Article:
SEARCH

SEARCH BY CITATION

Keywords:

  • oestrogen replacement therapy;
  • blood coagulation;
  • venous thrombosis;
  • protein C;
  • antithrombin III

Abstract

  1. Top of page
  2. Abstract
  3. Methods
  4. Results
  5. Discussion
  6. Acknowledgments
  7. References

The effects of post-menopausal hormone therapy (HRT) on blood coagulation in elderly women are not well defined. We studied associations of HRT use with levels of natural anticoagulant proteins in a cross-sectional study of 3393 women ≥ 65 years of age participating in the Cardiovascular Health Study. Protein C antigen and antithrombin were measured in all users (n = 230 unopposed oestrogen; 60 oestrogen/progestin) and a comparison group of 196 age- and race-matched non-users. Compared with non-users, oestrogen use was associated with higher protein C (4·80 vs. 4·30 µg/ml, P < 0·01). Results were similar for oestrogen/progestin (P > 0·05). In both user groups, antithrombin was lower than in non-users (109% for each vs. 115% in non-users, P < 0·001). Adjustment for factors related to prescription of HRT and to anticoagulant protein levels had little impact on the results. For antithrombin, associations with HRT were larger for thinner Caucasian women and black women. Venous thrombosis from HRT may be mediated partly by alterations in antithrombin, but not protein C concentrations. This study extends previous observations to older women, the group at highest risk of venous thromboembolism. Studies of HRT-induced alterations in anticoagulant function in relation to the occurrence of thrombosis with HRT are required.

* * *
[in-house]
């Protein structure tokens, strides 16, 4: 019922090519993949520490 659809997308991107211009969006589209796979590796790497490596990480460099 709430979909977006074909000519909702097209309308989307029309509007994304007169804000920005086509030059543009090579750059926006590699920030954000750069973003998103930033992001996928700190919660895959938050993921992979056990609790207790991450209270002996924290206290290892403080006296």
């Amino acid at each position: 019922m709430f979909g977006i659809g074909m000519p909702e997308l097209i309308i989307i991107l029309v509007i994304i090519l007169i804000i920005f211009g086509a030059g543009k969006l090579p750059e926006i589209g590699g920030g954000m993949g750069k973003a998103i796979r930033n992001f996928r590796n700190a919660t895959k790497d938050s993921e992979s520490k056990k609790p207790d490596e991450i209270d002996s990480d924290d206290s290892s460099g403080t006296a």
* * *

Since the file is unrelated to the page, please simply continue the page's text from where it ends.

Post-menopausal hormone replacement therapy (HRT) increases the risk of venous thromboembolism (Daly et al, 1996; Grodstein et al, 1996; Jick et al, 1996; Grady et al, 2000). The mechanisms underlying this association are unclear; however, lower levels of protein C and antithrombin deficiency are risk factors for first venous thrombosis (Koster et al, 1995), so these factors may be involved. Also, in an in vitro system, changes in antithrombin concentration within the normal range are a major determinant of thrombin production (Butenas et al, 1999), suggesting that modest drug effects on this protein might have clinical implications.

The literature on associations of oral HRT with these proteins is not conclusive and consists of small trials and one large cross-sectional study. In the experimental studies, oral HRT was associated with lower antithrombin and higher, lower or unchanged protein C (Caine et al, 1992; Kroon et al, 1994; Scarabin et al, 1997; van Baal et al, 2000). Two other trials, including one larger study, evaluated transdermal oestradiol plus oral progestin and reported no change in protein C with treatment (The Writing Group for the Estradiol Clotting Factors Study, 1996; Scarabin et al, 1997). In the large cross-sectional analysis from the Atherosclerosis Risk in Communities (ARIC) study, in middle-aged post-menopausal women, protein C antigen was higher with both unopposed oestrogen and combined therapy compared with non-use. Women on unopposed oestrogen had the highest concentrations. Antithrombin levels were lower in both types of HRT users (Nabulsi et al, 1993). Women in older age groups, who are at the highest risk of venous thrombosis (Goldhaber, 1994), have not been studied sufficiently. Age is a risk factor for venous thrombosis, and there is a modest decline in protein C, but no change in antithrombin with ageing in women (Sakkinen et al, 1998).

We studied the cross–sectional associations of oestrogen use with concentrations of antithrombin and protein C in female participants of the Cardiovascular Health Study, a cohort study of 5888 men and women aged 65 and over. Associations of HRT with cardiac risk factors and coagulation factors were reported previously (Manolio et al, 1993; Cushman et al, 1999a). Associations of protein C and antithrombin with cardiac risk factors and coagulation factors were also reported (Sakkinen et al, 1998). In the latter report, among 26 HRT users, we observed lower concentrations of antithrombin, but not protein C. That study lacked sufficient power to determine the independence of associations from other risk factors, so this analysis included data on 290 HRT users.

Methods

  1. Top of page